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Advertising Training or Education

Have you undertaken professional training or serious study of Advertising? - by Houston
Nothing formal but my bookcase has a whole shelf filled with books on advertising, publicity, marketing, etc. - by SpeedRacer
Have you undertaken professional training or serious study of Advertising?
How much does the average salesperson need to know about advertising? :dun - by Mikey
You can get a formal education and or training in advertising, and still remain a novice in this very dynamic and ever-growing industry. We deal with human passions and emotions, with cultures and technology, and have to live with trends and what's "in". Whatever they can teach and how much you can learn, the industry will always stay ahead of you. So you never stop learning just to stay abreast.

I believe this industry has more than it's fair share of misfits, those who received formal training in other disciplines but wind up in advertising (hopefully for the passion, not because it's a good-paying job)

Shah - by wiromal
for the average salesperson? not much. Often times a company executes expensive advertising programmes without even referring to the sales team.

however, for the good salesperson, knowing a lot about advertising will be a big plus. In a way, advertising by his company is both competition to him while also being a sales booster.

researching and understanding the advertising programme of his customer will provide him with a clue of his customer's needs, and help him prepare for the next sales interview. - by wiromal
I have spent some time studying advertising and marketing... I think for most sales people in most companies it is not that important. However, if you are in a very small company without a full blown marketing and advertising departments there is a lot to be gained. The same could be said for people who work as private contractors in industries like real estate, insurance, mortgage, etc... If you are in that situation I think a lot can be gained from some training in both advertising and marketing because you most likely are branding yourself in addition to your parent company.

-Brad - by bmtrnavsky
Houston,

As to your Lead Thread question, I suppose I've had both formal and on-the-job training in advertising from 1972, since my career has been mainly in selling advertising space. - by wiromal
I have been in media advertising sales for over twenty years and I have seen all types of of advertising sales hopefuls come and go over the years. Many were fresh out of college and many just had the fire in their belly. In my opinion, when I am training a new Advertising Executive I'll take the one with the fire in the belly anyday! Believe me I am in no way knocking a college education. Three of my four kids went to college and the other one joined the Navy and is now a Navy Senior Chief. I'm saying it takes more than training and more than education. It takes "desire, guts, thick skin and a will to succeed". - by MPrince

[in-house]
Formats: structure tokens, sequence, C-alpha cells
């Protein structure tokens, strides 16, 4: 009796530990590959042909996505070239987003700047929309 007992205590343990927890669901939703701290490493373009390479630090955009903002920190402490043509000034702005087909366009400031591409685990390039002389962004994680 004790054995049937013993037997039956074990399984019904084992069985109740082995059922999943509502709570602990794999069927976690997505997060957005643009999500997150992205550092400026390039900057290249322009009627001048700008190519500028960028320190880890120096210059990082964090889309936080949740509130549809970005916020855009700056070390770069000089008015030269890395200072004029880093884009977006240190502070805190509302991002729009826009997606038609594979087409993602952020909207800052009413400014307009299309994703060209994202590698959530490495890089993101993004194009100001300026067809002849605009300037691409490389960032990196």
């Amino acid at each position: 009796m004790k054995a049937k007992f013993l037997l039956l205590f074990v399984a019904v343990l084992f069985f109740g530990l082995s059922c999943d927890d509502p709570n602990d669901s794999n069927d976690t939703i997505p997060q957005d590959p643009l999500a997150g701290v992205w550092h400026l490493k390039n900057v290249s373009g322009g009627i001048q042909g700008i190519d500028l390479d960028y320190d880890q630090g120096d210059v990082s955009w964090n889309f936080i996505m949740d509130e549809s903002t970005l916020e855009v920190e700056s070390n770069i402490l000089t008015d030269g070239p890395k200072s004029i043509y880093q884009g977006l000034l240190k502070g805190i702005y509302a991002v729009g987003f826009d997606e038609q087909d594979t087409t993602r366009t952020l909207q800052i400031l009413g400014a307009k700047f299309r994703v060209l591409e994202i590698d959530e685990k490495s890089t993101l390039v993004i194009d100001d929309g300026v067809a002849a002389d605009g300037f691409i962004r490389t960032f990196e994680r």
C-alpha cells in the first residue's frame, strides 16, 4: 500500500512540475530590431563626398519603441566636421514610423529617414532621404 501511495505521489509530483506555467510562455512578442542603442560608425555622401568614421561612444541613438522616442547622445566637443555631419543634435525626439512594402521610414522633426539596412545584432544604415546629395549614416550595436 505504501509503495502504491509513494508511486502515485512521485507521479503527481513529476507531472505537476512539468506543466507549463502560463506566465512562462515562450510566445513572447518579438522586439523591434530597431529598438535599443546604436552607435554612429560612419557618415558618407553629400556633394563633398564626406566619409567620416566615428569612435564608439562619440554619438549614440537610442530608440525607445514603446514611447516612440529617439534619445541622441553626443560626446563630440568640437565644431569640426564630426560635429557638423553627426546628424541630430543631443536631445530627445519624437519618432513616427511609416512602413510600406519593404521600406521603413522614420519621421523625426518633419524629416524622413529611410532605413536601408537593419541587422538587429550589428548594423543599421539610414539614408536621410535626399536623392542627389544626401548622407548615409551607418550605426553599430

Have you undertaken professional training or serious study of Advertising?
Relentlessly. - by Ace Coldiron
How much does the average salesperson need to know about advertising? :dun
As I see it, the REVERSE is true. Advertising people could benefit by knowing more about SALES! The only measure of advertising is its ability to generate sales. - by Rainmaker
The question is how much does the average sales person need to know about advertising or "Advertising Training or Education". - by MPrince
As I see it, the REVERSE is true. Advertising people could benefit by knowing more about SALES! The only measure of advertising is its ability to generate sales.
It is partially for that reason, RM, that the giants of advertising--Caples, Ogilvy, Burnett, Hopkins, Barton, etc. saw advertising as SELLING rather than marketing. Your point is well taken.

I can't speak for an average salesperson, but I would guess that they don't venture into too many areas of study in their chosen field. Advertising would probably be not one of them. - by Ace Coldiron
As I see it, the REVERSE is true. Advertising people could benefit by knowing more about SALES! The only measure of advertising is its ability to generate sales.
I think advertising people should understand that their advertising should be measurable and should result in putting salespeople in front of qualified buyers.

And here we have to go beyond brand recognition. Ford, GM and Chrysler are great brands. They just don't sell, so all the advertising is useless.

However, as long as advertising and sales people are paid differently, we can't expect them to respect reach other and